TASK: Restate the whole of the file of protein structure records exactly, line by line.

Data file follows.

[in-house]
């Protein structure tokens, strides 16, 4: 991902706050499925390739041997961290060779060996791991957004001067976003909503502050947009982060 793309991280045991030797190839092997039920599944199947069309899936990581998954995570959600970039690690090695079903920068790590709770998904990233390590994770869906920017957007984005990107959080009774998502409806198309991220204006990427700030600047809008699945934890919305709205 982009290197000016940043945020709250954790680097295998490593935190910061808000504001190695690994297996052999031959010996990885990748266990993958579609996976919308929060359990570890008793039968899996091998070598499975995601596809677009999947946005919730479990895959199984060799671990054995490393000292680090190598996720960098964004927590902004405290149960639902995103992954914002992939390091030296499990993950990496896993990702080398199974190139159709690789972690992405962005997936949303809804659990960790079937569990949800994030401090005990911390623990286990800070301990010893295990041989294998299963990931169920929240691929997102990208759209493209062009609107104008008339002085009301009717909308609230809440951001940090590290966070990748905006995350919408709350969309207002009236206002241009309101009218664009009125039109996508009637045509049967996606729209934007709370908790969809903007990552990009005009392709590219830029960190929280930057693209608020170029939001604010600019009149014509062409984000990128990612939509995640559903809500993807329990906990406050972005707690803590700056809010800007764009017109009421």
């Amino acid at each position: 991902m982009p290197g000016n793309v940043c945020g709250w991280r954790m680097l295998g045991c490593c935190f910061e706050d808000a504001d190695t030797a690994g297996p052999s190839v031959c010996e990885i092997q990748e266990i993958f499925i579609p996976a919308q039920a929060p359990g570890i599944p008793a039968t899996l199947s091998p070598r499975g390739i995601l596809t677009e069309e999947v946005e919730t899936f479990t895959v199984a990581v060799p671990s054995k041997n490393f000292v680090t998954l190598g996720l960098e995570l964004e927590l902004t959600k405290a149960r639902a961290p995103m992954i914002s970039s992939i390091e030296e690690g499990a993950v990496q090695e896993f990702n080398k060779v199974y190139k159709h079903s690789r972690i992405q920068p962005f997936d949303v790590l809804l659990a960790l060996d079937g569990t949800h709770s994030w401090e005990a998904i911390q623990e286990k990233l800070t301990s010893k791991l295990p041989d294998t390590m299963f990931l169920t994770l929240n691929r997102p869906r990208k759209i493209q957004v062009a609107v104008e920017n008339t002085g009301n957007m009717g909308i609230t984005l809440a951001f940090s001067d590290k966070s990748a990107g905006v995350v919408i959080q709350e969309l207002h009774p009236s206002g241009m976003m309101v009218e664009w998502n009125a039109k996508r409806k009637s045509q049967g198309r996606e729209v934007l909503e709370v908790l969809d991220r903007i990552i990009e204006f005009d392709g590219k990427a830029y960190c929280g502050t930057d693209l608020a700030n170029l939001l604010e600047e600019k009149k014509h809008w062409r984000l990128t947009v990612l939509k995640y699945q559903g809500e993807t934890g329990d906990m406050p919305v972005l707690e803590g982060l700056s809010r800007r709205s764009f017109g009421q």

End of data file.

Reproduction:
[in-house]
């Protein structure tokens, strides 16, 4: 991902706050499925390739041997961290060779060996791991957004001067976003909503502050947009982060 793309991280045991030797190839092997039920599944199947069309899936990581998954995570959600970039690690090695079903920068790590709770998904990233390590994770869906920017957007984005990107959080009774998502409806198309991220204006990427700030600047809008699945934890919305709205 982009290197000016940043945020709250954790680097295998490593935190910061808000504001190695690994297996052999031959010996990885990748266990993958579609996976919308929060359990570890008793039968899996091998070598499975995601596809677009999947946005919730479990895959199984060799671990054995490393000292680090190598996720960098964004927590902004405290149960639902995103992954914002992939390091030296499990993950990496896993990702080398199974190139159709690789972690992405962005997936949303809804659990960790079937569990949800994030401090005990911390623990286990800070301990010893295990041989294998299963990931169920929240691929997102990208759209493209062009609107104008008339002085009301009717909308609230809440951001940090590290966070990748905006995350919408709350969309207002009236206002241009309101009218664009009125039109996508009637045509049967996606729209934007709370908790969809903007990552990009005009392709590219830029960190929280930057693209608020170029939001604010600019009149014509062409984000990128990612939509995640559903809500993807329990906990406050972005707690803590700056809010800007764009017109009421």
């Amino acid at each position: 991902m982009p290197g000016n793309v940043c945020g709250w991280r954790m680097l295998g045991c490593c935190f910061e706050d808000a504001d190695t030797a690994g297996p052999s190839v031959c010996e990885i092997q990748e266990i993958f499925i579609p996976a919308q039920a929060p359990g570890i599944p008793a039968t899996l199947s091998p070598r499975g390739i995601l596809t677009e069309e999947v946005e919730t899936f479990t895959v199984a990581v060799p671990s054995k041997n490393f000292v680090t998954l190598g996720l960098e995570l964004e927590l902004t959600k405290a149960r639902a961290p995103m992954i914002s970039s992939i390091e030296e690690g499990a993950v990496q090695e896993f990702n080398k060779v199974y190139k159709h079903s690789r972690i992405q920068p962005f997936d949303v790590l809804l659990a960790l060996d079937g569990t949800h709770s994030w401090e005990a998904i911390q623990e286990k990233l800070t301990s010893k791991l295990p041989d294998t390590m299963f990931l169920t994770l929240n691929r997102p869906r990208k759209i493209q957004v062009a609107v104008e920017n008339t002085g009301n957007m009717g909308i609230t984005l809440a951001f940090s001067d590290k966070s990748a990107g905006v995350v919408i959080q709350e969309l207002h009774p009236s206002g241009m976003m309101v009218e664009w998502n009125a039109k996508r409806k009637s045509q049967g198309r996606e729209v934007l909503e709370v908790l969809d991220r903007i990552i990009e204006f005009d392709g590219k990427a830029y960190c929280g502050t930057d693209l608020a700030n170029l939001l604010e600047e600019k009149k014509h809008w062409r984000l990128t947009v990612l939509k995640y699945q559903g809500e993807t934890g329990d906990m406050p919305v972005l707690e803590g982060l700056s809010r800007r709205s764009f017109g009421q």